Oil has extended its slump below $50 a barrel as concerns grow that rising U.S. supplies will offset the production curbs by the Organization of Petroleum Exporting Countries and allies including Russia. Output at major American shale fields will reach a record in July, according to the EIA.
West Texas Intermediate for July delivery slid $1.73 to settle at $44.73 a barrel on the New York Mercantile Exchange, the lowest close since Nov. 14. Total volume traded was about 71 percent above the 100-day average.
The U.S., Brazil, Canada and other producers outside OPEC will increase output next year by the most in four years, the IEA said in its first forecast for 2018. As a result, the need for crude from OPEC won’t be high enough for the group to reverse cuts that it’s currently making to drain a global glut.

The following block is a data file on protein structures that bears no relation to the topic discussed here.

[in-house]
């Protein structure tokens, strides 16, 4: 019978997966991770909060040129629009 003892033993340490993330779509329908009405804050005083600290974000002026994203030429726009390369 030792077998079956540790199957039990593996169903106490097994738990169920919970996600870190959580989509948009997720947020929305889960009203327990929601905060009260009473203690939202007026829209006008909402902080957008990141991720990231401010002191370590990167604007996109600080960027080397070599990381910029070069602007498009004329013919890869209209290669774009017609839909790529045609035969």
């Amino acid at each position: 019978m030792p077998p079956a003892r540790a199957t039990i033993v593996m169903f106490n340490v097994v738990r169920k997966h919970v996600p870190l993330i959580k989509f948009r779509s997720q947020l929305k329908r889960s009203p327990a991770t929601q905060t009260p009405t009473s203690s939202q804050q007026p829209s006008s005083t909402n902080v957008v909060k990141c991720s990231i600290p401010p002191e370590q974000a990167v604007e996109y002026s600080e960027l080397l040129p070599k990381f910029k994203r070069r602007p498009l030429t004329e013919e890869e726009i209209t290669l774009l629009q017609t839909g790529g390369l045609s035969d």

U.S. crude oil production averaged an estimated 8.9 million b/d in 2016. EIA forecasts U.S. crude oil production to average 9.3 million b/d in 2017 and 10.0 million b/d in 2018. The 2018 forecast exceeds the previous record level of 9.6 million b/d set in 1970.
* Iraq is driving up crude oil exports to the U.S., the world’s second-biggest import market, just as there are signs Saudi Arabia is honoring a pledge to restrict such deliveries, according to tanker-tracking data.
* China’s crude output in May fell 1.8 percent from the previous month to average 3.84 million barrels a day, the lowest since October, according to Bloomberg calculations based on data Wednesday from the National Bureau of Statistics.